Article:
The U.K. has banned the sale of “lethal” military equipment to China since the Tiananmen Square massacre of 1989. However, U.K. government has authorized the sale of £2.6-billion worth of military and civilian equipment with potential military use to China in the past three years, government figures show.
Last year saw a tripling in exports to China of “dual use” items defined as “civilian goods with a military purpose.” Some £1.6-billion worth were authorised in 2020, compared to £526-million in 2019, despite China being identified by the British government as “an increasing risk to U.K. interests” and “the biggest state-based threat to the U.K.’s economic security.” The U.K. military identifies China as posing a particular challenge in the South China Sea, where Beijing is building bases on disputed atolls in the Spratly and Paracel Islands, which are also claimed by other states in the region. In March, Foreign Secretary Dominic Raab said China was a “threat” in the contested sea.
Most British exports were for “dual-use” equipment but £53-million worth classified purely as “military” went to China over the three years 2018-20, including components for combat aircraft and military support aircraft. Other items licensed for use by China included military communications equipment and technology for air defense systems.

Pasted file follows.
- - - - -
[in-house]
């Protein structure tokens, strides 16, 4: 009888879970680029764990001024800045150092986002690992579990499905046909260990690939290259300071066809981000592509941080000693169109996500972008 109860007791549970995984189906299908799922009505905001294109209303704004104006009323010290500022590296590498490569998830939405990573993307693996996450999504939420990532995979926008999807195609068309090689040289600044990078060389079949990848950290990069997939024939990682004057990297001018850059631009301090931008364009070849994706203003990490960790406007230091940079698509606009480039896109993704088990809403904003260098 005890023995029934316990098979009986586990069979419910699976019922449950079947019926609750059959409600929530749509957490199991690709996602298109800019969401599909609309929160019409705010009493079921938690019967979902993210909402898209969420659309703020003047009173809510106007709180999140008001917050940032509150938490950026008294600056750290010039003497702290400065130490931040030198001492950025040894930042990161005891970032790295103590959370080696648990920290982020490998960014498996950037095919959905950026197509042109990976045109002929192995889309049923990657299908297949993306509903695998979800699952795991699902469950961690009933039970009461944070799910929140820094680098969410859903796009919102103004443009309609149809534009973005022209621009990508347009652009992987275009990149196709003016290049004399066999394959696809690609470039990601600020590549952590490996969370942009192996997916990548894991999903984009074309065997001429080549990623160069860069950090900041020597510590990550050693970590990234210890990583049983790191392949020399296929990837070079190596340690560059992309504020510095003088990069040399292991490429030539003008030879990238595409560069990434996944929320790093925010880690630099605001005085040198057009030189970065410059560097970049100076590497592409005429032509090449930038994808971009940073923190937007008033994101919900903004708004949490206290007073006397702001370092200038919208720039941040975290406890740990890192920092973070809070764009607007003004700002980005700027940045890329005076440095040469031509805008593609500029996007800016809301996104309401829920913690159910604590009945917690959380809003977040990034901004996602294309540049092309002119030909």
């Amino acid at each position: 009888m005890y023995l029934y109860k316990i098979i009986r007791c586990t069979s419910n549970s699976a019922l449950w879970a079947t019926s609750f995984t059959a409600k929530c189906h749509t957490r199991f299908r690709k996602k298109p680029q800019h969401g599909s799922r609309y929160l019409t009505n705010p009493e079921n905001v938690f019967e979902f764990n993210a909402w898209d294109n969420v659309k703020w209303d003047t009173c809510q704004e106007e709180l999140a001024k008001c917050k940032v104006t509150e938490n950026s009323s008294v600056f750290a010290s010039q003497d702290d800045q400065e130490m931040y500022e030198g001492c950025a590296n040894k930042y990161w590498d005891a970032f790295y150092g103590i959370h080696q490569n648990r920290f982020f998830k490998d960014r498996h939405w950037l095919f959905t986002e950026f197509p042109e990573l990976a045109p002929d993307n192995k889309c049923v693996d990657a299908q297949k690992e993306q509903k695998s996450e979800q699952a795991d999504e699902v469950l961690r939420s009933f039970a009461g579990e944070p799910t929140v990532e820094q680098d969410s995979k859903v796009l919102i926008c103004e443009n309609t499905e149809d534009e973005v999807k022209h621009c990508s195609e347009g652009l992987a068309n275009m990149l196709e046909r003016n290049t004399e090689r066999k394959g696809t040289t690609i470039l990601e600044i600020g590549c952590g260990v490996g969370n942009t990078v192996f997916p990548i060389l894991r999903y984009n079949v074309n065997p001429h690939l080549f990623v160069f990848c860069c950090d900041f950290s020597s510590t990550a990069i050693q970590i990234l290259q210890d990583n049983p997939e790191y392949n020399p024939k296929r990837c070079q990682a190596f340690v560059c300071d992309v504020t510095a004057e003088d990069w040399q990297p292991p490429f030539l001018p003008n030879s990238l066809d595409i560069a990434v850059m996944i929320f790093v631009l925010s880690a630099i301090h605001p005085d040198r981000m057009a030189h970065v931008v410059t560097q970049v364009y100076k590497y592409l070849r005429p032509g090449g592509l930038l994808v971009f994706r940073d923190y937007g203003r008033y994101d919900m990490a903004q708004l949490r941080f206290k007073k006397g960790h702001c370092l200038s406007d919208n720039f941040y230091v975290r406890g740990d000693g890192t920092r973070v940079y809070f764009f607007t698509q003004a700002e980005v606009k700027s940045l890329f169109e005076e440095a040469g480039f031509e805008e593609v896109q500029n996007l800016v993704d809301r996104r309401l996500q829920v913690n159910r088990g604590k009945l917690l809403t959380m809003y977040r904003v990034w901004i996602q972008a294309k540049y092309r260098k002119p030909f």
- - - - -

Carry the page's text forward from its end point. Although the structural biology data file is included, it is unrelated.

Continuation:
Britain is also aiding China’s naval capacity. Ministers approved two export licences in 2019 for components for combat naval vessels that were identified as being for “end use by the [military] Navy.”
The previous year, approvals were given to sell components for combat naval vessels and for military radars where China’s navy was also stated to be the end user. Other British exports likely to benefit the Chinese navy have included technology for combat naval vessels and for “military patrol/assault craft.”
In addition to supporting the navy and air force, hundreds of licences have been approved by U.K. ministers for the sale of “information security equipment” and “imaging cameras” to China. It is not clear if such exports could aid the Chinese state’s domestic surveillance capabilities since the items are not specified in government documents. The U.K. ’s partial arms embargo on China forbids the export of equipment “which might be used for internal repression”.
Sam Walton, the chief executive of the Free Tibet campaign, said: “We have seen fine words from this government condemning the repression in Tibet, the Uyghur genocide and the destruction on democracy in Hong Kong. But their actions once again show their words to be worthless. Britain cannot condemn China’s jackboot whilst heeling that same boot.”
UK Hypes China ‘Threat’ While Selling Country Billions in Military-Related Equipment – Consortiumnews
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